For simplicity, we adopt the Boussineq approximation wherein density disturbances are retained only when multiplied by the gravitational acceleration, but neglected elsewhere (e.g., [29], Ch.7). The generalization to the vortex-anelastic equations is straightforward. The reference density with disturbances neglected will be denoted by ρ a , a constant. The disturbance continuity equation is that of incompressible flow,
( r u 0 ) r + ( r w 0 ) z = 0 ,
and the disturbance vertical momentum equation is
w 0 t = 1 ρ a p 0 z + b 0 + F ˜ z ,
where F ˜ z is shorthand for the sum F z + N w 0 referred to below in Equation (8), and where b 0 satisfies the Boussinesq counterpart of Equation (9),
b 0 t = u 0 B r w 0 B z + Q ˜ .
Here, B ( r , z ) and b 0 ( r , z , t ) are the background and disturbance Boussinesq buoyancy accelerations, and Q ˜ is shorthand for the sum of the last two terms in Equation (9), i.e., the thermal forcing term Q and the nonlinear term N θ 0 , or rather their Boussinesq counterparts. B and b 0 are defined in the standard way as gravitational acceleration times fractional density anomaly. To complete the system, we use the Boussinesq forms of Equations (1) and (2), which are unaltered apart from replacing ρ by ρ a in Equation (1) and introducing the shorthand notations F r ˜ = F r + N u 0 and F λ ˜ = F λ + N v 0 .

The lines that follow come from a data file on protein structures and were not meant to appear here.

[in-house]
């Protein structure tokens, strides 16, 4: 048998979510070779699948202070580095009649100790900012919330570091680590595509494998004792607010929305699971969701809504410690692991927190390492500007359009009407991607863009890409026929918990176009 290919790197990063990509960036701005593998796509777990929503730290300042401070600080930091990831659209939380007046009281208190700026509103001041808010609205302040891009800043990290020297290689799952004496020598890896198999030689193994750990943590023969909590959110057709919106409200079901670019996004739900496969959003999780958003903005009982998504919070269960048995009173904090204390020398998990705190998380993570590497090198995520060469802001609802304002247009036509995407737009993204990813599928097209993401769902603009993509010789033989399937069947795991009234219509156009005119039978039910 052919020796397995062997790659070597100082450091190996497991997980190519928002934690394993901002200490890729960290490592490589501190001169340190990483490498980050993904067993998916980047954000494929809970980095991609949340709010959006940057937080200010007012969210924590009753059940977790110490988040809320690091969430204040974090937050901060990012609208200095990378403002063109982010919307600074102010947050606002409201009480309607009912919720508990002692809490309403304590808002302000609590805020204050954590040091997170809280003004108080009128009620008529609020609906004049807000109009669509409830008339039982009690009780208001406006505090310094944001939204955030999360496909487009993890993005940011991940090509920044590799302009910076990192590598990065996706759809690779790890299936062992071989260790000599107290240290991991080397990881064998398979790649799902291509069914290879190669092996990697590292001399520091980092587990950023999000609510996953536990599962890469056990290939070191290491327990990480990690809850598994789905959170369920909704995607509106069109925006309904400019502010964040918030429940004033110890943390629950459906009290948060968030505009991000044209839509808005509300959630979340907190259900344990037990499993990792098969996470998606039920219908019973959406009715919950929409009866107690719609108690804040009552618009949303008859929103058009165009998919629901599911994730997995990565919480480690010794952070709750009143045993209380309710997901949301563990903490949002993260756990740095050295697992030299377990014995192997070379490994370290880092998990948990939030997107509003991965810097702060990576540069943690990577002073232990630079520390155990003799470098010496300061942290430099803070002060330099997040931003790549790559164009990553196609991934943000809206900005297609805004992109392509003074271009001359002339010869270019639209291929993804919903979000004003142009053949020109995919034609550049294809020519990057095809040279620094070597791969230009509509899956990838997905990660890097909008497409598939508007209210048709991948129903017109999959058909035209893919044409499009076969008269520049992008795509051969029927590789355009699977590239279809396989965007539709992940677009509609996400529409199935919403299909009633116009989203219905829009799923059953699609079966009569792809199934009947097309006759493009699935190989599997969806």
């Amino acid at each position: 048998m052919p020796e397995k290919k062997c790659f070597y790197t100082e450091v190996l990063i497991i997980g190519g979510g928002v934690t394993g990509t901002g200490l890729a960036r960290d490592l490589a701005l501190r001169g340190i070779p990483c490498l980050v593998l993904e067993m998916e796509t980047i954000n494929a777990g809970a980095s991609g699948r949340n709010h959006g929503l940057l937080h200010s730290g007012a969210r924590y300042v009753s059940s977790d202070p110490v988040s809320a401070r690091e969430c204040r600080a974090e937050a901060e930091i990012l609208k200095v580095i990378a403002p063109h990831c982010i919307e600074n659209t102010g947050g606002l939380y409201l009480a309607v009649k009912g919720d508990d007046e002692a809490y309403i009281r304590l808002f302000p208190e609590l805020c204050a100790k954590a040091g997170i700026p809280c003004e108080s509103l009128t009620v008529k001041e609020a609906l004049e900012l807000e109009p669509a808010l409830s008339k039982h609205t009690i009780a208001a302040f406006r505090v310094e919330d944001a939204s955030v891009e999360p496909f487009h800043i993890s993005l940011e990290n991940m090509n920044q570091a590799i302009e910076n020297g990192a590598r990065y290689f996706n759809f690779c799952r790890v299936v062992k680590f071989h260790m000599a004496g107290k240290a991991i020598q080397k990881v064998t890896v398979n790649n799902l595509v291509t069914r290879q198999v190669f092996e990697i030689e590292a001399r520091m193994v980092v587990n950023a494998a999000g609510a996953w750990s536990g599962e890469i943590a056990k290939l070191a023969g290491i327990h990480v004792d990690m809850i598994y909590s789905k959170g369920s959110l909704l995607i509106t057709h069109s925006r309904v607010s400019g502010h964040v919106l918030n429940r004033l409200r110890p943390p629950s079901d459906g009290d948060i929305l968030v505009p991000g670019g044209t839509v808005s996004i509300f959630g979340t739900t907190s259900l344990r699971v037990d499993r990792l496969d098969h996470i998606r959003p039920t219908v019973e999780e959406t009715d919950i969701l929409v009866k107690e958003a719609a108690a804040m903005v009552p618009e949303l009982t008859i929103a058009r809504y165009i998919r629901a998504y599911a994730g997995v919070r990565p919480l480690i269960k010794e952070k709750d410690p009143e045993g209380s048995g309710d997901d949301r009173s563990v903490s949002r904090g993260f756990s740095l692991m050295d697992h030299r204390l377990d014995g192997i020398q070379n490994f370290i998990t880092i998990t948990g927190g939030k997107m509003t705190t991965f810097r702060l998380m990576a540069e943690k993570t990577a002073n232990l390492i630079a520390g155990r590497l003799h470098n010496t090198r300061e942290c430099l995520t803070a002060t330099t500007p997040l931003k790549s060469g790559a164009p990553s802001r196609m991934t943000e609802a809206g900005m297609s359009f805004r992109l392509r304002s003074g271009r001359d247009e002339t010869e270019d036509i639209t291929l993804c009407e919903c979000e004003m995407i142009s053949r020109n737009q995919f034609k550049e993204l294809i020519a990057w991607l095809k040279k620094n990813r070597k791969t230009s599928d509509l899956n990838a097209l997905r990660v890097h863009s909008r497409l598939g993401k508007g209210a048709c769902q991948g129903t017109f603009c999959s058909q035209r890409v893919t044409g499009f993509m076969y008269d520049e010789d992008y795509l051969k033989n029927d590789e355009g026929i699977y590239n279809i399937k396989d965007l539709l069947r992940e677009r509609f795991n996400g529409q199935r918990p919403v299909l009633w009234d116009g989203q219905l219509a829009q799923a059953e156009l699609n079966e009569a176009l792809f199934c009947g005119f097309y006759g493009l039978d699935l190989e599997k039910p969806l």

Now we can derive a single equation for the transverse circulation ( u 0 , w 0 ) by subtracting 2 / r t from Equation (15) from 2 / z t from Equation (1), and then eliminating v 0 / t and b 0 / t using Equations (2) and (16), respectively. The result is
z 2 t 2 + ξ ¯ η ¯ u 0 r 2 t 2 + B z w 0 S P A C E + z ξ ¯ V z w 0 r B r u 0 = Q ˜ r + z ξ ¯ F λ ˜ + 2 F r ˜ z t 2 F z ˜ r t . S P A C E
As defined in Section 2, upper-case V denotes the azimuthally-averaged tangential velocity of the circular vortex and ( η ¯ , ξ ¯ ) denotes the local absolute vertical vorticity and twice the absolute rotation rate of the circular vortex flow, respectively.
When a streamfunction ψ is introduced for the transverse circulation such that Equation (14) is satisfied, i.e., u 0 = ( 1 / r ) ψ / z and w 0 = ( 1 / r ) ψ / r , then a single partial differential equation results for ψ . The resulting equation (not written) is analogous to the single streamfunction equation derived by Hoskins [32] in his pioneering study of the symmetric stability and instability of middle-latitude fronts. Notice that if F ˜ r , F ˜ λ , F ˜ z and Q ˜ and the response described by (17) are all assumed to vary sufficiently slowly, then we may neglect all the time derivatives in Equation (17), giving us the standard SE equation, in which balance allows us to replace B / r by ξ ¯ V / z .